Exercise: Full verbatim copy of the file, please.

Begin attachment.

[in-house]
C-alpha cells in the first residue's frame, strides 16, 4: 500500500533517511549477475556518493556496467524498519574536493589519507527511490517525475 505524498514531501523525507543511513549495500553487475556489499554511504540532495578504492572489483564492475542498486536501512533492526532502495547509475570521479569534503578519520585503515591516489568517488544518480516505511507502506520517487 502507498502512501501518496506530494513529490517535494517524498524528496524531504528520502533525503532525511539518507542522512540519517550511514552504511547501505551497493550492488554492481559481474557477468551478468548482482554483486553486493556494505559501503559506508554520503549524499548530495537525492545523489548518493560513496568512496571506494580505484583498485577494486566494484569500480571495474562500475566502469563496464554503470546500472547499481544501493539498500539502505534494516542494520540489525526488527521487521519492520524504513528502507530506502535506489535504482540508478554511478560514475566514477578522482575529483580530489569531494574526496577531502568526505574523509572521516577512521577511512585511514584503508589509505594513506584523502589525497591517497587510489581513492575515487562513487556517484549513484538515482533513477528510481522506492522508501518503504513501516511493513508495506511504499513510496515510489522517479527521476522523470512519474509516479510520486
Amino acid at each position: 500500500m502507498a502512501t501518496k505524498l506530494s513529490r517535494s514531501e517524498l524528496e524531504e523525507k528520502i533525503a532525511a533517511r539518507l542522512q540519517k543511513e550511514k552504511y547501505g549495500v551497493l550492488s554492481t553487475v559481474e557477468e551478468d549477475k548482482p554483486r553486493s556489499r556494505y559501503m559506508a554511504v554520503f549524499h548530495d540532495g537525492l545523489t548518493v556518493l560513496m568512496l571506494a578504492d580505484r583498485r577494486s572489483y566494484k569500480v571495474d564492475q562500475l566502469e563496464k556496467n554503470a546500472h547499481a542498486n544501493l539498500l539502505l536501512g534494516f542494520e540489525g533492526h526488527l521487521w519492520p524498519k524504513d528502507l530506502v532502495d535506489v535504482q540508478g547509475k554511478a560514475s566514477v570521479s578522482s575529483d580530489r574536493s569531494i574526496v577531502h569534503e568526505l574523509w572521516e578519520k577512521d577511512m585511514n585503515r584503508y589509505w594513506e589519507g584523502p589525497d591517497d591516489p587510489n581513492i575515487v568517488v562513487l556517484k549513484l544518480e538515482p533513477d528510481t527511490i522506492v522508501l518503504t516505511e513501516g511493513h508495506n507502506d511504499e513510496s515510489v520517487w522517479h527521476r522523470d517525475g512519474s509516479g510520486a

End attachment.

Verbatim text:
[in-house]
C-alpha cells in the first residue's frame, strides 16, 4: 500500500533517511549477475556518493556496467524498519574536493589519507527511490517525475 505524498514531501523525507543511513549495500553487475556489499554511504540532495578504492572489483564492475542498486536501512533492526532502495547509475570521479569534503578519520585503515591516489568517488544518480516505511507502506520517487 502507498502512501501518496506530494513529490517535494517524498524528496524531504528520502533525503532525511539518507542522512540519517550511514552504511547501505551497493550492488554492481559481474557477468551478468548482482554483486553486493556494505559501503559506508554520503549524499548530495537525492545523489548518493560513496568512496571506494580505484583498485577494486566494484569500480571495474562500475566502469563496464554503470546500472547499481544501493539498500539502505534494516542494520540489525526488527521487521519492520524504513528502507530506502535506489535504482540508478554511478560514475566514477578522482575529483580530489569531494574526496577531502568526505574523509572521516577512521577511512585511514584503508589509505594513506584523502589525497591517497587510489581513492575515487562513487556517484549513484538515482533513477528510481522506492522508501518503504513501516511493513508495506511504499513510496515510489522517479527521476522523470512519474509516479510520486
Amino acid at each position: 500500500m502507498a502512501t501518496k505524498l506530494s513529490r517535494s514531501e517524498l524528496e524531504e523525507k528520502i533525503a532525511a533517511r539518507l542522512q540519517k543511513e550511514k552504511y547501505g549495500v551497493l550492488s554492481t553487475v559481474e557477468e551478468d549477475k548482482p554483486r553486493s556489499r556494505y559501503m559506508a554511504v554520503f549524499h548530495d540532495g537525492l545523489t548518493v556518493l560513496m568512496l571506494a578504492d580505484r583498485r577494486s572489483y566494484k569500480v571495474d564492475q562500475l566502469e563496464k556496467n554503470a546500472h547499481a542498486n544501493l539498500l539502505l536501512g534494516f542494520e540489525g533492526h526488527l521487521w519492520p524498519k524504513d528502507l530506502v532502495d535506489v535504482q540508478g547509475k554511478a560514475s566514477v570521479s578522482s575529483d580530489r574536493s569531494i574526496v577531502h569534503e568526505l574523509w572521516e578519520k577512521d577511512m585511514n585503515r584503508y589509505w594513506e589519507g584523502p589525497d591517497d591516489p587510489n581513492i575515487v568517488v562513487l556517484k549513484l544518480e538515482p533513477d528510481t527511490i522506492v522508501l518503504t516505511e513501516g511493513h508495506n507502506d511504499e513510496s515510489v520517487w522517479h527521476r522523470d517525475g512519474s509516479g510520486a